According to a 2021 Center for Disease Control survey, this disease is the second most feared, even more than a heart attack or stroke. It’s known as Alzheimer’s dementia, which includes the progressive loss of mental and physical function that starts as an anxious worry, peaks as a plaintive whine, and years later ends in a quiet wimper.
Dementia, meaning “without mind” in Latin, is the loss of cognitive function and usually occurs in progressive stages associated with aging. It is a syndrome in which areas of memory, language, attention and problem solving are affected. It reduces the ability to learn new information, retain or recall past experience. There is also loss of ability to reason, patterns of thoughts, emotions, and ability to perform activities.
Alzheimer’s dementia was first described in 1906 by German psychiatrist and neuropathologist Alois Alzheimer. The exact cause of Alzheimer’s is uncertain but it is a disease of “plaques and tangles”. Intense research is pointing to the role of oxidation and inflammation as a causative factor. Thousands of studies seek a novel compound that will prevent or treat Alzheimer’s but as yet there is no cure.
In Alzheimer’s the intricate and delicate neuronal pathways of the brain start to wither and die while sticky protein plaques call “beta-amyloid” begin to accumulate and further disturb the brain signals. Structural tubules call “tau proteins” within the neurons that normally help keep them aligned for nutrient transport become tangled and thrown into disarray. The result is an accumulation of plaques and tangles that turn the brain circuits into “muck”. Over time neurons die and the brain shrinks.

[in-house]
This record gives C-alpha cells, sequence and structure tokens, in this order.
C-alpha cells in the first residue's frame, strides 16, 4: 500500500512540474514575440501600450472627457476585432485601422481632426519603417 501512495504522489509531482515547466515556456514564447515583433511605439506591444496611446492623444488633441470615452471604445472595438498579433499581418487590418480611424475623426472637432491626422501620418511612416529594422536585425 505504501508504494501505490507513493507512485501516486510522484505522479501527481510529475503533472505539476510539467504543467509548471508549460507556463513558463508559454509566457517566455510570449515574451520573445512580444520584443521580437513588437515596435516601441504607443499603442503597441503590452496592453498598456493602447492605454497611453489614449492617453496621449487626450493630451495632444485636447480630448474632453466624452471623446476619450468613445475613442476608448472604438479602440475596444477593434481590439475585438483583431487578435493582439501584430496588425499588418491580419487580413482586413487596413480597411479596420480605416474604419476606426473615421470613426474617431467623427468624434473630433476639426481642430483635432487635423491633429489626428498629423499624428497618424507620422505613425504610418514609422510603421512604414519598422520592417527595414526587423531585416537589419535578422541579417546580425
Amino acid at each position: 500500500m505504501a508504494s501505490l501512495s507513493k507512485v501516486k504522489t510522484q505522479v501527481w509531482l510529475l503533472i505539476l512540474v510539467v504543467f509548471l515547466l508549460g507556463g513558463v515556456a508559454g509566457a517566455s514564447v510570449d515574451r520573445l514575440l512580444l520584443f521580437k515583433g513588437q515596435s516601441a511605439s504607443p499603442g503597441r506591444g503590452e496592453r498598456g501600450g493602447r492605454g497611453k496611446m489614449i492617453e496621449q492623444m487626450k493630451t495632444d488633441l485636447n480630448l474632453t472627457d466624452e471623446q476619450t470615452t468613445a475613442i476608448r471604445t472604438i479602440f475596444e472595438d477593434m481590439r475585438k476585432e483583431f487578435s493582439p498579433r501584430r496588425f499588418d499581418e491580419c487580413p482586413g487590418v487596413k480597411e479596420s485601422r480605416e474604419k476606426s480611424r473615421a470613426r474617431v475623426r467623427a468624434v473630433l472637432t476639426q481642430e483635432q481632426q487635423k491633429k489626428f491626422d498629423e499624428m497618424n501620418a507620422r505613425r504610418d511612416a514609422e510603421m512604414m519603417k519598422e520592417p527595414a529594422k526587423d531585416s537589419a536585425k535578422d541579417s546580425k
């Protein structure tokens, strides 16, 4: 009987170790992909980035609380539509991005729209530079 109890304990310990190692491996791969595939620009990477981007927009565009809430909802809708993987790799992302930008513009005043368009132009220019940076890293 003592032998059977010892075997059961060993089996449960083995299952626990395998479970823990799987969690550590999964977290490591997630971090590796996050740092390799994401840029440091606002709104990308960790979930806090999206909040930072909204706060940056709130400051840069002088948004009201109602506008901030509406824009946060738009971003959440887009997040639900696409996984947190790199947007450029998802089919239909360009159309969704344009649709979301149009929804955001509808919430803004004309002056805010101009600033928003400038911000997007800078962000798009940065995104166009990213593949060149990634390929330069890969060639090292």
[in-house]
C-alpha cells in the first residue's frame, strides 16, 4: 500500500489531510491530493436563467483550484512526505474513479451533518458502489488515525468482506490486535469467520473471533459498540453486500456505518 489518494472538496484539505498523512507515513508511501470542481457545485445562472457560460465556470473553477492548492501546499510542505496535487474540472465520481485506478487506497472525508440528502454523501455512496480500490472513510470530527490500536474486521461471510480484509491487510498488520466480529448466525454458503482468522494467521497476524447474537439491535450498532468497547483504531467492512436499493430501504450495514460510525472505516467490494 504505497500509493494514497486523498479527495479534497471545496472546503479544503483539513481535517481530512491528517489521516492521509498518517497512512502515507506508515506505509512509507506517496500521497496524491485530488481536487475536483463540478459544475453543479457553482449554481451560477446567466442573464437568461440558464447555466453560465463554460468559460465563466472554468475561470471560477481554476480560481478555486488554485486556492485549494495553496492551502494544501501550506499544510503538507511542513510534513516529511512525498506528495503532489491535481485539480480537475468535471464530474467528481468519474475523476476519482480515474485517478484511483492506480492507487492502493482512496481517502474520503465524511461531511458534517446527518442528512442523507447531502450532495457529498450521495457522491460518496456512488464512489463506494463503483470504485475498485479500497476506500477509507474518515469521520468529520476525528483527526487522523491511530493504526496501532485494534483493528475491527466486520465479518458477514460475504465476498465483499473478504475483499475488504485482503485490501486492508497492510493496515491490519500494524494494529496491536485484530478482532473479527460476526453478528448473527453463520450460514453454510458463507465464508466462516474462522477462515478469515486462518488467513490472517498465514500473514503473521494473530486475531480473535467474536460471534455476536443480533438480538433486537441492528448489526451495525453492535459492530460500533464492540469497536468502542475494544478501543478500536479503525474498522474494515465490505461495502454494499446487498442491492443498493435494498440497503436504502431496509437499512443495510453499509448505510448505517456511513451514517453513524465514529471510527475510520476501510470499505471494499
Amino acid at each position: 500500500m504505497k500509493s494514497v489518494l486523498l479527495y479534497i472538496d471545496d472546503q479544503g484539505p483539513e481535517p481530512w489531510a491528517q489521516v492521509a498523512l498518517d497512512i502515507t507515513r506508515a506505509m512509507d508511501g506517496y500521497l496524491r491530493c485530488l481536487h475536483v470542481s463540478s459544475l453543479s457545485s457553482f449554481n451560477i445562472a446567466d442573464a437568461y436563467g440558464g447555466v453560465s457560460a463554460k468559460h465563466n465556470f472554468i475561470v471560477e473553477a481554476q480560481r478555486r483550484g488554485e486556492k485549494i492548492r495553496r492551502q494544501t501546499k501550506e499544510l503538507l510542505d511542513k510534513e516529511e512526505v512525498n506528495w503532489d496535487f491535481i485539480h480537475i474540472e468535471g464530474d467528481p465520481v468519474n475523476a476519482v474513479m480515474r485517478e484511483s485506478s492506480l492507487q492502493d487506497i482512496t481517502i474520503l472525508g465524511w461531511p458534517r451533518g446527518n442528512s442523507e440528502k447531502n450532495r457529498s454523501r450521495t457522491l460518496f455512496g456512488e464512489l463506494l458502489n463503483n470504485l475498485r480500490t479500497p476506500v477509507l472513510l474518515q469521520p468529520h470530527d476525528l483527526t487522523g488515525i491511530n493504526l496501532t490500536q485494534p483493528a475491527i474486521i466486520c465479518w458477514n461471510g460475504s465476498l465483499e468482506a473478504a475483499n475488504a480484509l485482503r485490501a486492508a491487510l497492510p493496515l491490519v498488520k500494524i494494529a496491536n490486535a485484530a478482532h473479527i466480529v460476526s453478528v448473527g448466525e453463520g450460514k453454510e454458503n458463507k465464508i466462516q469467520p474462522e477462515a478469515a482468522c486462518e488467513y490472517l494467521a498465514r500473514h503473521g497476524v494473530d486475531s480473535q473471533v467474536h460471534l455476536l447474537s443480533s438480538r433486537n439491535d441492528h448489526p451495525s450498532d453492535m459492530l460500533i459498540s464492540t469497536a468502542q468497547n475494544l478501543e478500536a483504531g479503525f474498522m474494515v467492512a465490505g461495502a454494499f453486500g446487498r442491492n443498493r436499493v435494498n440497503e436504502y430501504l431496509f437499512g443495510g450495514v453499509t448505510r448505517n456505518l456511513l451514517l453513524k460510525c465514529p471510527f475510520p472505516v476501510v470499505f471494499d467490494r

Alzheimer’s dementia is only one type of dementia, estimated to represent about 60% of all cases of dementia. Other types of dementia include those related to poor circulation, aging, other diseases such as Parkinson’s, and some specific degenerative brain disorders. If a cognitive brain syndrome is reversible then it is known as delirium and is not a type of dementia. Delirium can be caused by head injuries, psychiatric conditions, and medical illnesses such as nutrient deficiencies, electrolyte disturbances, thyroid disorders or infections. Physicians should be careful to rule out treatable causes of delirium before making the diagnosis of dementia.
Is it Alzheimer’s Dementia?
Alzheimer’s progresses through fairly predictable stages and in the earliest phase it is hard to diagnose. The subtle mental changes are often noted only by close friends and family. What is the difference between early dementia and typical age-related changes? According to the Alzheimer’s Association there are 10 warning signs or stages of Alzheimer’s:
1) Memory loss that disrupts daily life, such as forgetting important dates, names of people one should know, or directions to a familiar place. A typical age related change is simply forgetting an appointment or name but remembering them later.
2) Challenges in planning or solving problems such as following a recipe or balancing a checkbook. Making a simple error in balancing the checkbook is normal.
3) Difficulty completing familiar tasks at home, at work or at leisure, such as driving to work or remembering rules to a favorite game. Needing help using the VCR is a typical age-related change.
4) Confusion with time or place, losing track of dates, seasons and the passage of time, or not realizing where they are or how they got there. Getting confused about the day of the week and figuring it out later is normal.
5) Trouble understanding visual images and spatial relationships, such as having difﬁculty reading, judging distance and determining color or contrast. They may not recognize their own reﬂection in a mirror. Typical age-related changes are vision changes related to cataracts.
6) New problems with words in speaking or writing, including trouble following or joining a conversation or stopping in the middle of a conversation and having no idea how to continue or they may repeat themselves. They may have trouble naming a familiar object. Occasionally having trouble finding just the right word is a normal variant.
7) Misplacing things and losing the ability to retrace steps. Putting things in unusual places and not being able to retrace their steps to find it. This may lead to accusations of stealing. Typical age-related changes include misplacing items such as glasses.